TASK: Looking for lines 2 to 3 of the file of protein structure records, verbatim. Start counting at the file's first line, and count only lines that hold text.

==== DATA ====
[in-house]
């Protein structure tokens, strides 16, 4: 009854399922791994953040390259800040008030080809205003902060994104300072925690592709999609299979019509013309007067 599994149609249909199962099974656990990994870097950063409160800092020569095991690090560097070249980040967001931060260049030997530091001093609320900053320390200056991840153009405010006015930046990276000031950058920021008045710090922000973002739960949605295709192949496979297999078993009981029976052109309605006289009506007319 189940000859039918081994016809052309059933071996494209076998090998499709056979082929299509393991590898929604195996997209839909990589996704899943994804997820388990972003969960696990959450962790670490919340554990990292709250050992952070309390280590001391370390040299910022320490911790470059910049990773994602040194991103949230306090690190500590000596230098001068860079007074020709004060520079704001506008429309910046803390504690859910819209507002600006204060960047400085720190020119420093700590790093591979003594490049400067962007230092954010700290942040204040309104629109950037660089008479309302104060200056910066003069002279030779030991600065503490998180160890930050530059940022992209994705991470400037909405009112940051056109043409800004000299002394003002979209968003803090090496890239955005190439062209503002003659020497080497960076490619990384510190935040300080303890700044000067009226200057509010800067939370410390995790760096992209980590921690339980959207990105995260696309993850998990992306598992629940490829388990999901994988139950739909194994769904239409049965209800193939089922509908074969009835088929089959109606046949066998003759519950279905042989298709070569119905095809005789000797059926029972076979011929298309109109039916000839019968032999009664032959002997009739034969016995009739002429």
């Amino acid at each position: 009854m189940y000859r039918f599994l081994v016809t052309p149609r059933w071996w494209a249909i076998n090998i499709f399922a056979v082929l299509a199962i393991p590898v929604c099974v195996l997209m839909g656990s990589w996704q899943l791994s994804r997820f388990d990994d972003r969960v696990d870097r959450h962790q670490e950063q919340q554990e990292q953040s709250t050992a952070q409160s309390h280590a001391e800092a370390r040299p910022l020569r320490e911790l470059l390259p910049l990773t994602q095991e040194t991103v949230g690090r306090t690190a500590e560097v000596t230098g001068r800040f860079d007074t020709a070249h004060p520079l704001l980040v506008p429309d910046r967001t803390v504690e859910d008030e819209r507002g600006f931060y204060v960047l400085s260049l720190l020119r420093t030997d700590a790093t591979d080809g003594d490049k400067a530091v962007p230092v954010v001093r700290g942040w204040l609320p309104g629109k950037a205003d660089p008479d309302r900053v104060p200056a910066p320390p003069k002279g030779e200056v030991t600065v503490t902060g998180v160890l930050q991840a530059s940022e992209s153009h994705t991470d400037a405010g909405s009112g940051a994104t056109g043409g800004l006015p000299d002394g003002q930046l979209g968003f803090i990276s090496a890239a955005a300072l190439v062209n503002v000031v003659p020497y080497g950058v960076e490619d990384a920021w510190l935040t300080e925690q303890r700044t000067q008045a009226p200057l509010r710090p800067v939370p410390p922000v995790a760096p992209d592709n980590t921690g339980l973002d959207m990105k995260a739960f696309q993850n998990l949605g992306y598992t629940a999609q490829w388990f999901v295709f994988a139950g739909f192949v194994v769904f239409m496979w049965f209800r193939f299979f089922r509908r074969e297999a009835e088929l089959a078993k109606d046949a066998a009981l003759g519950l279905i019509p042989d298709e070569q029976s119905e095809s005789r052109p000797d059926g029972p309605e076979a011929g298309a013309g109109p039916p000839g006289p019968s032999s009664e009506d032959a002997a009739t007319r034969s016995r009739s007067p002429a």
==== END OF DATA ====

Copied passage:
């Protein structure tokens, strides 16, 4: 009854399922791994953040390259800040008030080809205003902060994104300072925690592709999609299979019509013309007067 599994149609249909199962099974656990990994870097950063409160800092020569095991690090560097070249980040967001931060260049030997530091001093609320900053320390200056991840153009405010006015930046990276000031950058920021008045710090922000973002739960949605295709192949496979297999078993009981029976052109309605006289009506007319 189940000859039918081994016809052309059933071996494209076998090998499709056979082929299509393991590898929604195996997209839909990589996704899943994804997820388990972003969960696990959450962790670490919340554990990292709250050992952070309390280590001391370390040299910022320490911790470059910049990773994602040194991103949230306090690190500590000596230098001068860079007074020709004060520079704001506008429309910046803390504690859910819209507002600006204060960047400085720190020119420093700590790093591979003594490049400067962007230092954010700290942040204040309104629109950037660089008479309302104060200056910066003069002279030779030991600065503490998180160890930050530059940022992209994705991470400037909405009112940051056109043409800004000299002394003002979209968003803090090496890239955005190439062209503002003659020497080497960076490619990384510190935040300080303890700044000067009226200057509010800067939370410390995790760096992209980590921690339980959207990105995260696309993850998990992306598992629940490829388990999901994988139950739909194994769904239409049965209800193939089922509908074969009835088929089959109606046949066998003759519950279905042989298709070569119905095809005789000797059926029972076979011929298309109109039916000839019968032999009664032959002997009739034969016995009739002429």
């Amino acid at each position: 009854m189940y000859r039918f599994l081994v016809t052309p149609r059933w071996w494209a249909i076998n090998i499709f399922a056979v082929l299509a199962i393991p590898v929604c099974v195996l997209m839909g656990s990589w996704q899943l791994s994804r997820f388990d990994d972003r969960v696990d870097r959450h962790q670490e950063q919340q554990e990292q953040s709250t050992a952070q409160s309390h280590a001391e800092a370390r040299p910022l020569r320490e911790l470059l390259p910049l990773t994602q095991e040194t991103v949230g690090r306090t690190a500590e560097v000596t230098g001068r800040f860079d007074t020709a070249h004060p520079l704001l980040v506008p429309d910046r967001t803390v504690e859910d008030e819209r507002g600006f931060y204060v960047l400085s260049l720190l020119r420093t030997d700590a790093t591979d080809g003594d490049k400067a530091v962007p230092v954010v001093r700290g942040w204040l609320p309104g629109k950037a205003d660089p008479d309302r900053v104060p200056a910066p320390p003069k002279g030779e200056v030991t600065v503490t902060g998180v160890l930050q991840a530059s940022e992209s153009h994705t991470d400037a405010g909405s009112g940051a994104t056109g043409g800004l006015p000299d002394g003002q930046l979209g968003f803090i990276s090496a890239a955005a300072l190439v062209n503002v000031v003659p020497y080497g950058v960076e490619d990384a920021w510190l935040t300080e925690q303890r700044t000067q008045a009226p200057l509010r710090p800067v939370p410390p922000v995790a760096p992209d592709n980590t921690g339980l973002d959207m990105k995260a739960f696309q993850n998990l949605g992306y598992t629940a999609q490829w388990f999901v295709f994988a139950g739909f192949v194994v769904f239409m496979w049965f209800r193939f299979f089922r509908r074969e297999a009835e088929l089959a078993k109606d046949a066998a009981l003759g519950l279905i019509p042989d298709e070569q029976s119905e095809s005789r052109p000797d059926g029972p309605e076979a011929g298309a013309g109109p039916p000839g006289p019968s032999s009664e009506d032959a002997a009739t007319r034969s016995r009739s007067p002429a």